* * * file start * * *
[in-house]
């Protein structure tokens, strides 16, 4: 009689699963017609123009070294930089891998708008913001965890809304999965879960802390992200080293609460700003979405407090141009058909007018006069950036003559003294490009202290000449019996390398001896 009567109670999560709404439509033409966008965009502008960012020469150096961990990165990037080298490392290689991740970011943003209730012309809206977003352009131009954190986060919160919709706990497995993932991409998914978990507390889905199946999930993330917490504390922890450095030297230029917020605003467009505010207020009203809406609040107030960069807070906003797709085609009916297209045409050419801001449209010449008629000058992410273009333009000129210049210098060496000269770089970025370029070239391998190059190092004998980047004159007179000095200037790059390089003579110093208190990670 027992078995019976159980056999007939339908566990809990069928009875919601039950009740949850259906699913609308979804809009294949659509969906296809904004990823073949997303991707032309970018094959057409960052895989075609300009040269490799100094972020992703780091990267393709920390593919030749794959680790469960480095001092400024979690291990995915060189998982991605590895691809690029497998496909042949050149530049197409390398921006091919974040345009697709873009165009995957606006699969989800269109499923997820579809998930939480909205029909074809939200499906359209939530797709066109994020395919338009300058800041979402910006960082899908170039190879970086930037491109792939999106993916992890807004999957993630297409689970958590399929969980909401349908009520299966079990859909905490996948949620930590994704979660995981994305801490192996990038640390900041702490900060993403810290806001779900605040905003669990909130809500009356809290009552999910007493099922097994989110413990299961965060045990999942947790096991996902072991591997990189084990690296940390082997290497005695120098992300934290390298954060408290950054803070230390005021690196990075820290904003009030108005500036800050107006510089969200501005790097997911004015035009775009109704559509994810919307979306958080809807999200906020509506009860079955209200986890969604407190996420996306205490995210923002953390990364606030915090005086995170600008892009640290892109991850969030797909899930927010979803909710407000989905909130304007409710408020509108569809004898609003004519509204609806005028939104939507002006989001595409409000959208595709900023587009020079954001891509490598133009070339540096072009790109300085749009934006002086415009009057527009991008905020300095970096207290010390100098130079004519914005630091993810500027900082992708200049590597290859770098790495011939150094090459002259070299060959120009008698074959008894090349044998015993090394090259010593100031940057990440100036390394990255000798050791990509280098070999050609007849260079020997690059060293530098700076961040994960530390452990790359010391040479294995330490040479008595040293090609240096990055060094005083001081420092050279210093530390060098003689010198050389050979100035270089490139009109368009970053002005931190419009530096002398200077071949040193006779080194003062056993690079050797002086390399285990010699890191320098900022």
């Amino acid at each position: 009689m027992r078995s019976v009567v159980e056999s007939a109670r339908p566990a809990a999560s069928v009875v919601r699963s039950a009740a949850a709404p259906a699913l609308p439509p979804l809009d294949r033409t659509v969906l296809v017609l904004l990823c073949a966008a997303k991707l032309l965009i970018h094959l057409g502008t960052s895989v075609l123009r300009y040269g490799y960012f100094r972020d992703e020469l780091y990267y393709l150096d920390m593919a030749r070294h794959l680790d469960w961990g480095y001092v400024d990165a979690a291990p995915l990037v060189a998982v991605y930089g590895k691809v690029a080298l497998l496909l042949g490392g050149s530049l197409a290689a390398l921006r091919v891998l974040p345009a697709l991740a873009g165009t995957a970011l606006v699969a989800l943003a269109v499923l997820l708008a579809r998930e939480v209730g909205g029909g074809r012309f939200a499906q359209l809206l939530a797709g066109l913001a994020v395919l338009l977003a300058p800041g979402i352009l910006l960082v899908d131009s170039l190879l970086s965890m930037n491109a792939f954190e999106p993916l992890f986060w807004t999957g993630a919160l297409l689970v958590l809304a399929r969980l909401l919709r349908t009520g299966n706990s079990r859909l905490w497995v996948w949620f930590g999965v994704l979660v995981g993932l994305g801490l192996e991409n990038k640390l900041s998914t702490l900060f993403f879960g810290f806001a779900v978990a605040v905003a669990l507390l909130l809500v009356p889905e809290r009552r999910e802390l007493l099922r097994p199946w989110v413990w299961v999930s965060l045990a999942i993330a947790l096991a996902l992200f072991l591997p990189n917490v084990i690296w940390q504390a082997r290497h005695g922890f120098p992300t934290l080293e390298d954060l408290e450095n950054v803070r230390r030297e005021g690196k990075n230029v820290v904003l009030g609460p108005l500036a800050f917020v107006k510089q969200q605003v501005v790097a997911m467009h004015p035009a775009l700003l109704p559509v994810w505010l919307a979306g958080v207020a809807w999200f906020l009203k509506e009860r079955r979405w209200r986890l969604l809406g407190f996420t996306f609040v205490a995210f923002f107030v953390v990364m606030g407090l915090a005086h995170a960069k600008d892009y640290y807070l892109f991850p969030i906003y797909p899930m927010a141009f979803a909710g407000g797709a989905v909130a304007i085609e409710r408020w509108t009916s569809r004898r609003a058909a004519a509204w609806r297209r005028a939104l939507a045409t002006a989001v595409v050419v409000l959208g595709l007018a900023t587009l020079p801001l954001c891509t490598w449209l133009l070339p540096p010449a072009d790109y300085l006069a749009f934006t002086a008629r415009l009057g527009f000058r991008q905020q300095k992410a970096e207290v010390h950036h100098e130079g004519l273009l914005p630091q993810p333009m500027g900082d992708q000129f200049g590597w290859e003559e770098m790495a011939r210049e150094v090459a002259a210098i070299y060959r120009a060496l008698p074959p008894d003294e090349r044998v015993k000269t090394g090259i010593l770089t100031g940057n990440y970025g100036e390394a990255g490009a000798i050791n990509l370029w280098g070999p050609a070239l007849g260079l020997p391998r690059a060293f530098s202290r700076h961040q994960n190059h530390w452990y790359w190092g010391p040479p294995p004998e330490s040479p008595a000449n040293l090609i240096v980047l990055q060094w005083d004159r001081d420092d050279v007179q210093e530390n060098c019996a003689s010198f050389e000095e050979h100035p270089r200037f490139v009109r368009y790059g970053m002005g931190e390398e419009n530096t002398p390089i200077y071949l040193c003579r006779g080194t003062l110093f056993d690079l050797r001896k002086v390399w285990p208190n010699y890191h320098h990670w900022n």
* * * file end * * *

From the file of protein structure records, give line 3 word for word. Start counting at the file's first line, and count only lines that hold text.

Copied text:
């Amino acid at each position: 009689m027992r078995s019976v009567v159980e056999s007939a109670r339908p566990a809990a999560s069928v009875v919601r699963s039950a009740a949850a709404p259906a699913l609308p439509p979804l809009d294949r033409t659509v969906l296809v017609l904004l990823c073949a966008a997303k991707l032309l965009i970018h094959l057409g502008t960052s895989v075609l123009r300009y040269g490799y960012f100094r972020d992703e020469l780091y990267y393709l150096d920390m593919a030749r070294h794959l680790d469960w961990g480095y001092v400024d990165a979690a291990p995915l990037v060189a998982v991605y930089g590895k691809v690029a080298l497998l496909l042949g490392g050149s530049l197409a290689a390398l921006r091919v891998l974040p345009a697709l991740a873009g165009t995957a970011l606006v699969a989800l943003a269109v499923l997820l708008a579809r998930e939480v209730g909205g029909g074809r012309f939200a499906q359209l809206l939530a797709g066109l913001a994020v395919l338009l977003a300058p800041g979402i352009l910006l960082v899908d131009s170039l190879l970086s965890m930037n491109a792939f954190e999106p993916l992890f986060w807004t999957g993630a919160l297409l689970v958590l809304a399929r969980l909401l919709r349908t009520g299966n706990s079990r859909l905490w497995v996948w949620f930590g999965v994704l979660v995981g993932l994305g801490l192996e991409n990038k640390l900041s998914t702490l900060f993403f879960g810290f806001a779900v978990a605040v905003a669990l507390l909130l809500v009356p889905e809290r009552r999910e802390l007493l099922r097994p199946w989110v413990w299961v999930s965060l045990a999942i993330a947790l096991a996902l992200f072991l591997p990189n917490v084990i690296w940390q504390a082997r290497h005695g922890f120098p992300t934290l080293e390298d954060l408290e450095n950054v803070r230390r030297e005021g690196k990075n230029v820290v904003l009030g609460p108005l500036a800050f917020v107006k510089q969200q605003v501005v790097a997911m467009h004015p035009a775009l700003l109704p559509v994810w505010l919307a979306g958080v207020a809807w999200f906020l009203k509506e009860r079955r979405w209200r986890l969604l809406g407190f996420t996306f609040v205490a995210f923002f107030v953390v990364m606030g407090l915090a005086h995170a960069k600008d892009y640290y807070l892109f991850p969030i906003y797909p899930m927010a141009f979803a909710g407000g797709a989905v909130a304007i085609e409710r408020w509108t009916s569809r004898r609003a058909a004519a509204w609806r297209r005028a939104l939507a045409t002006a989001v595409v050419v409000l959208g595709l007018a900023t587009l020079p801001l954001c891509t490598w449209l133009l070339p540096p010449a072009d790109y300085l006069a749009f934006t002086a008629r415009l009057g527009f000058r991008q905020q300095k992410a970096e207290v010390h950036h100098e130079g004519l273009l914005p630091q993810p333009m500027g900082d992708q000129f200049g590597w290859e003559e770098m790495a011939r210049e150094v090459a002259a210098i070299y060959r120009a060496l008698p074959p008894d003294e090349r044998v015993k000269t090394g090259i010593l770089t100031g940057n990440y970025g100036e390394a990255g490009a000798i050791n990509l370029w280098g070999p050609a070239l007849g260079l020997p391998r690059a060293f530098s202290r700076h961040q994960n190059h530390w452990y790359w190092g010391p040479p294995p004998e330490s040479p008595a000449n040293l090609i240096v980047l990055q060094w005083d004159r001081d420092d050279v007179q210093e530390n060098c019996a003689s010198f050389e000095e050979h100035p270089r200037f490139v009109r368009y790059g970053m002005g931190e390398e419009n530096t002398p390089i200077y071949l040193c003579r006779g080194t003062l110093f056993d690079l050797r001896k002086v390399w285990p208190n010699y890191h320098h990670w900022n």